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UNIC presents its 2015 Annual Report

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- The document highlights the fundamental role of European cinema

UNIC presents its 2015 Annual Report

European films are more popular than ever. According to the Annual Report by the International Union of Cinemas (UNIC), the market share of European films in the EU rose to 33.4% in 2014. While admissions in the 36 member territories went up by 1.7%, the box office increased by 0.6%. This positive development mainly stems from the trend in Eastern European countries that has seen cinema attendance become more attractive. Turkey’s box office increased by 29.5%, Romania’s by 15.4% and Slovakia’s by 10.4%. Meanwhile, in several Western European countries, exhibitors generated less revenue last year. In Germany, the box office dropped by 4.2%, in the UK it fell by 2.4%, in Denmark by 6.6% and in Italy by 7.1%. 

Although major studio films from the US such as The Hobbit: The Battle of the Five Armies, The Hunger Games: Mockingjay Part I and How to Train Your Dragon 2 performed strongly all over Europe, the market share for national films across UNIC territories remained stable. Turkey led the way with a local share of 58.4%, followed by France, with a 44% market share of national movies.

French cinema was also very successful when it came to releases abroad. Titles such as Serial (Bad) Weddings [+see also:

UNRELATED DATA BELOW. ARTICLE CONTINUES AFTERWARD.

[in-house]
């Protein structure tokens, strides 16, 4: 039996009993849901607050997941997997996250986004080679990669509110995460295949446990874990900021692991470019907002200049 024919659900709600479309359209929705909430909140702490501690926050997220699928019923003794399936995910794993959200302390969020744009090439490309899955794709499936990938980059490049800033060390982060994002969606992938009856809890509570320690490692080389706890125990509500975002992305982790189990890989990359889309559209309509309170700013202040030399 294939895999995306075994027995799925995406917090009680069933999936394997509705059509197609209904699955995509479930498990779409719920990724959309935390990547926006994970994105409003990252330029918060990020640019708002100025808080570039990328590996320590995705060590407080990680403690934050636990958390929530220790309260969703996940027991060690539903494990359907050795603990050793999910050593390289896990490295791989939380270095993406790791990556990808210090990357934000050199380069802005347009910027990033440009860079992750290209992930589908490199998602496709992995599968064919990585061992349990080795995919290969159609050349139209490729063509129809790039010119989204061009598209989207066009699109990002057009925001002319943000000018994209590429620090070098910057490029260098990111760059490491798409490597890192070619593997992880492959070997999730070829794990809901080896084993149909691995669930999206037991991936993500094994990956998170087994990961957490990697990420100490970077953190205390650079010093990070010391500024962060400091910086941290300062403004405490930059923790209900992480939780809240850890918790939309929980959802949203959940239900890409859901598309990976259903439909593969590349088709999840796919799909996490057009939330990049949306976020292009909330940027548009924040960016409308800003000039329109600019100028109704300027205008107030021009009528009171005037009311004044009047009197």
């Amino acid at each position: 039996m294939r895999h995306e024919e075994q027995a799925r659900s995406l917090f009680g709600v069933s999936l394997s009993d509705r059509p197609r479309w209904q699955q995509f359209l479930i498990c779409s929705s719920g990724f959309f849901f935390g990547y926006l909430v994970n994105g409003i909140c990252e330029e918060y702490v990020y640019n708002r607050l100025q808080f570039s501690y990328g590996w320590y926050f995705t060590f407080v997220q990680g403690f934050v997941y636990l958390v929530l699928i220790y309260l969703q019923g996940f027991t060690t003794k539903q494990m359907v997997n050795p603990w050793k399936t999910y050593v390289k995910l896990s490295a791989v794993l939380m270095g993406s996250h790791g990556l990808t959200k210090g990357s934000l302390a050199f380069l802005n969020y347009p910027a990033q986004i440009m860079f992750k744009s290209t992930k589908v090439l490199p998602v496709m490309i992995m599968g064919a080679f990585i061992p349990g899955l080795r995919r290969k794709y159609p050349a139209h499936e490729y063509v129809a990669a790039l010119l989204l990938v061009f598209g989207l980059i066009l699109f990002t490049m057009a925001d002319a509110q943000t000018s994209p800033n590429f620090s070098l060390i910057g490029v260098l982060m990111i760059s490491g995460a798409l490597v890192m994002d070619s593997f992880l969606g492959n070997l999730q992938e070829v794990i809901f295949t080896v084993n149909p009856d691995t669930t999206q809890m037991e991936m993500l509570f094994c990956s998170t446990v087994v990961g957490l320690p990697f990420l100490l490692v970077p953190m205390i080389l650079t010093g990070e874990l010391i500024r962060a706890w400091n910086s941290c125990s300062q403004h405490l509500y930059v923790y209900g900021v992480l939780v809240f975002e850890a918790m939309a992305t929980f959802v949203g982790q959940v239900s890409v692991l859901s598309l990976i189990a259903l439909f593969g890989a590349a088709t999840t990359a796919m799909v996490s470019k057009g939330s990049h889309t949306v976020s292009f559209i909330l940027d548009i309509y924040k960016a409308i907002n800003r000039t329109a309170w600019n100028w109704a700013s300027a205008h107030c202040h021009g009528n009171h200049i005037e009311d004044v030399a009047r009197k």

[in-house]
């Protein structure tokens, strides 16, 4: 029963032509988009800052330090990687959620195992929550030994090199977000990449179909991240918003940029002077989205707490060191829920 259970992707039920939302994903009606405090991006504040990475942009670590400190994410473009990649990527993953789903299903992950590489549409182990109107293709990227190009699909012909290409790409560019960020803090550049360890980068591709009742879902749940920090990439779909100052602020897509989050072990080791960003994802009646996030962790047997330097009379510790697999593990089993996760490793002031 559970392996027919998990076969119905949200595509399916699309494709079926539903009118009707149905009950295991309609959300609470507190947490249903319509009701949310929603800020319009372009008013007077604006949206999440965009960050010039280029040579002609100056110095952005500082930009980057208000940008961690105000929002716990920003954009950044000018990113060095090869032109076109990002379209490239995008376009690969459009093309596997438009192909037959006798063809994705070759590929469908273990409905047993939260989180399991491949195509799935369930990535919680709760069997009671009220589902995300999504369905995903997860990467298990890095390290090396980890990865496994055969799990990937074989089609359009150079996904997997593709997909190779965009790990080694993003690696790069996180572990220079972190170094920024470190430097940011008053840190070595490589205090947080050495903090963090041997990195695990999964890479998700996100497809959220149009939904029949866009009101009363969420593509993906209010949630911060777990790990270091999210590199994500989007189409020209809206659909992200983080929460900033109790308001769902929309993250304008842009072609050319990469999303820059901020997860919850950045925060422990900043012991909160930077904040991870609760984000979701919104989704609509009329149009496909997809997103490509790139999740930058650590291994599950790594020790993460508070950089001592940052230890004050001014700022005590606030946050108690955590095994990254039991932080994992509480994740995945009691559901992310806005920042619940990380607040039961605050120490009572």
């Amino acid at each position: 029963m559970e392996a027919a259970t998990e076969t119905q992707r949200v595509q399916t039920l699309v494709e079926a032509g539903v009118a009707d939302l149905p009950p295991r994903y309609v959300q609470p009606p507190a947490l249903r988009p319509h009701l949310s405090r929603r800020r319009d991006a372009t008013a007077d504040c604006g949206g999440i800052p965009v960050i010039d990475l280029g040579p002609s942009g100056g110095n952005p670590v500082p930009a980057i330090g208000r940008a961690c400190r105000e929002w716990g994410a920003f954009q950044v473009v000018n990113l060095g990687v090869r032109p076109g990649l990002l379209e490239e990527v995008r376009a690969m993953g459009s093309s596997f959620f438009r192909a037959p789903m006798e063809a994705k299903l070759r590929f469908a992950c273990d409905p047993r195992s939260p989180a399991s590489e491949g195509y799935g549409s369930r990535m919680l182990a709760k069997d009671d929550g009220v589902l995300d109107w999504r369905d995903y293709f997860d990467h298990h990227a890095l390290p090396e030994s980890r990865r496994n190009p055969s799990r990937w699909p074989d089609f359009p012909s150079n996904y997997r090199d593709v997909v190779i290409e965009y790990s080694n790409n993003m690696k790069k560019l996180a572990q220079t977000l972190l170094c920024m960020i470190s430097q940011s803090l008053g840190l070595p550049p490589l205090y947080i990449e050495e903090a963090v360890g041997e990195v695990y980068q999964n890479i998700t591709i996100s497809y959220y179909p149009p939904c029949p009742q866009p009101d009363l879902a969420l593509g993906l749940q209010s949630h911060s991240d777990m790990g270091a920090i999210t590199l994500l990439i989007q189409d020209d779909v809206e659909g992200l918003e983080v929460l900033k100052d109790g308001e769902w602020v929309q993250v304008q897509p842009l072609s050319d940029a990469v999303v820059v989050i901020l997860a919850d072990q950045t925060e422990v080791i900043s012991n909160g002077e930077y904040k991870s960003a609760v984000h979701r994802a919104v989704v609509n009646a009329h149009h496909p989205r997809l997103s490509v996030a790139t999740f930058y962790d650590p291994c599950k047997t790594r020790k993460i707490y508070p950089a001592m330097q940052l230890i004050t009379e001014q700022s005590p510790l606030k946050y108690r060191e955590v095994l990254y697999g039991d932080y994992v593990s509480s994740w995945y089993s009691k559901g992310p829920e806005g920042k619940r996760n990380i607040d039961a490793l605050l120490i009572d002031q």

trailer
film profile
]
achieved impressive results in several European countries, including Germany, Austria, Switzerland and Luxembourg. Furthermore, Luc Besson's action thriller Lucy [+see also:
trailer
making of
film profile
]
even became one of the most successful films worldwide in 2014. 

In its Annual Report, UNIC also points out the cultural, economic and social impact of cinema exhibition. As one of the leading sectors, movie theatres employ seven million people and generate 4.2% of the EU’s GDP. “Partners at the European Commission and Parliament consistently called for more evidence concerning the many economic, social and cultural benefits that cinemas contribute to society, as well as to the well-being of the entire film eco-system,” says UNIC president Phil Clapp in view of the review of the copyright framework that is currently taking place. “It is essential that they understand the fundamental role that our sector plays.” 

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